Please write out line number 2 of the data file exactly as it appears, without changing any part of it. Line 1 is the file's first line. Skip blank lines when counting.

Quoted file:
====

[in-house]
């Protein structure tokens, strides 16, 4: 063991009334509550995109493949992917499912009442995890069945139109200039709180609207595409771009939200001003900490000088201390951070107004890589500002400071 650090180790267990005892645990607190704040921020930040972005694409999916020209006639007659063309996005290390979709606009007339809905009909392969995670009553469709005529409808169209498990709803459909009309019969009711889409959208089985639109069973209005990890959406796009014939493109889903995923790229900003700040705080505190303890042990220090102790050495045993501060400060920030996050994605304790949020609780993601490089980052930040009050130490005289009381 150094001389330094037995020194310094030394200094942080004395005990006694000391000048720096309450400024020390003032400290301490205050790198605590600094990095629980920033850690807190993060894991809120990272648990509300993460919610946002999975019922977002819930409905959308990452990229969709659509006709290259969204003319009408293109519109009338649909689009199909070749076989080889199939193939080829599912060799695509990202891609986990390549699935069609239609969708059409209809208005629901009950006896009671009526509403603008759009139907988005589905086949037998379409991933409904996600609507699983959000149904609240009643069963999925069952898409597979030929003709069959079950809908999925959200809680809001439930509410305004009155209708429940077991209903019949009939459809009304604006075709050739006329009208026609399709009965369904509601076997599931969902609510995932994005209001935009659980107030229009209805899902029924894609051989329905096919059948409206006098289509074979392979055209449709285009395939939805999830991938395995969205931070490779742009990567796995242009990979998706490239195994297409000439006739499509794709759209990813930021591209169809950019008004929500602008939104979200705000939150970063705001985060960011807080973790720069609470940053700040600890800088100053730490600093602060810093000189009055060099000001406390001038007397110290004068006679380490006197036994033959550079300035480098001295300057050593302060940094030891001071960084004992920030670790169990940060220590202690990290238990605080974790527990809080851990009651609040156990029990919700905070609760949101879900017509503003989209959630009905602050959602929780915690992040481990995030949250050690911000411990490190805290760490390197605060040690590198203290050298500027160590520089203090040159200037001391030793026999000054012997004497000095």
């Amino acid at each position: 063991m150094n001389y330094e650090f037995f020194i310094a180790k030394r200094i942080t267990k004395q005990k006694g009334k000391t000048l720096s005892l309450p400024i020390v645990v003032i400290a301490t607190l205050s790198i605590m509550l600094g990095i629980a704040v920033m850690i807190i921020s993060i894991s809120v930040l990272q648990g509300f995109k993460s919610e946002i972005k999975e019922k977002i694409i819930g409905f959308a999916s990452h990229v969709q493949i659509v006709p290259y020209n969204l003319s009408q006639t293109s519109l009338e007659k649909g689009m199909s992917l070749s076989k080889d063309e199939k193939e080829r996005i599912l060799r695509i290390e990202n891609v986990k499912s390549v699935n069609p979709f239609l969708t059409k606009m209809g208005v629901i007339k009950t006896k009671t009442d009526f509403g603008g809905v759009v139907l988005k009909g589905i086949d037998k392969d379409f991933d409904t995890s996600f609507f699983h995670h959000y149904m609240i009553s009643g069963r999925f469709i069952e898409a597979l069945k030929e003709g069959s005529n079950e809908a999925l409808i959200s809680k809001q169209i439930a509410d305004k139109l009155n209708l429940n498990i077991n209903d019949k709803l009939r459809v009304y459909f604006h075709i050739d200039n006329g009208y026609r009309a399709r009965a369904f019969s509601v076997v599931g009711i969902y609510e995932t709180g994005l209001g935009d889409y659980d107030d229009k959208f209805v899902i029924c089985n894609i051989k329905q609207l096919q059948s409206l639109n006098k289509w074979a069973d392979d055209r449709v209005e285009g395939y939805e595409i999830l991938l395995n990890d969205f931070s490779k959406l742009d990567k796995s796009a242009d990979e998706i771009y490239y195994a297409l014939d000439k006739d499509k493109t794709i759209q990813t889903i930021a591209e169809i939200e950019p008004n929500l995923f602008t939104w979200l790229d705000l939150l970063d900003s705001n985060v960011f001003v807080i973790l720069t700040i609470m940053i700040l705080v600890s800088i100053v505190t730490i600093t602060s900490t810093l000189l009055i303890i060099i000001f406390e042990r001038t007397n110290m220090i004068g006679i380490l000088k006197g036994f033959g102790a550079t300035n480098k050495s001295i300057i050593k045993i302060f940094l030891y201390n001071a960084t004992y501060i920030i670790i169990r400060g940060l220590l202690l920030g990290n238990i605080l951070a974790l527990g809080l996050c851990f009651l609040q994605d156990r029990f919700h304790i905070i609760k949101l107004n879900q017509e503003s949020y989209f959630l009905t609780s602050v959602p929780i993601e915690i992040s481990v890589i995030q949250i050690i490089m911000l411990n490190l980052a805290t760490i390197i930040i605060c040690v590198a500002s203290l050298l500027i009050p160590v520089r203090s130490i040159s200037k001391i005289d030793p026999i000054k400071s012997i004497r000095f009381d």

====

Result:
């Protein structure tokens, strides 16, 4: 063991009334509550995109493949992917499912009442995890069945139109200039709180609207595409771009939200001003900490000088201390951070107004890589500002400071 650090180790267990005892645990607190704040921020930040972005694409999916020209006639007659063309996005290390979709606009007339809905009909392969995670009553469709005529409808169209498990709803459909009309019969009711889409959208089985639109069973209005990890959406796009014939493109889903995923790229900003700040705080505190303890042990220090102790050495045993501060400060920030996050994605304790949020609780993601490089980052930040009050130490005289009381 150094001389330094037995020194310094030394200094942080004395005990006694000391000048720096309450400024020390003032400290301490205050790198605590600094990095629980920033850690807190993060894991809120990272648990509300993460919610946002999975019922977002819930409905959308990452990229969709659509006709290259969204003319009408293109519109009338649909689009199909070749076989080889199939193939080829599912060799695509990202891609986990390549699935069609239609969708059409209809208005629901009950006896009671009526509403603008759009139907988005589905086949037998379409991933409904996600609507699983959000149904609240009643069963999925069952898409597979030929003709069959079950809908999925959200809680809001439930509410305004009155209708429940077991209903019949009939459809009304604006075709050739006329009208026609399709009965369904509601076997599931969902609510995932994005209001935009659980107030229009209805899902029924894609051989329905096919059948409206006098289509074979392979055209449709285009395939939805999830991938395995969205931070490779742009990567796995242009990979998706490239195994297409000439006739499509794709759209990813930021591209169809950019008004929500602008939104979200705000939150970063705001985060960011807080973790720069609470940053700040600890800088100053730490600093602060810093000189009055060099000001406390001038007397110290004068006679380490006197036994033959550079300035480098001295300057050593302060940094030891001071960084004992920030670790169990940060220590202690990290238990605080974790527990809080851990009651609040156990029990919700905070609760949101879900017509503003989209959630009905602050959602929780915690992040481990995030949250050690911000411990490190805290760490390197605060040690590198203290050298500027160590520089203090040159200037001391030793026999000054012997004497000095």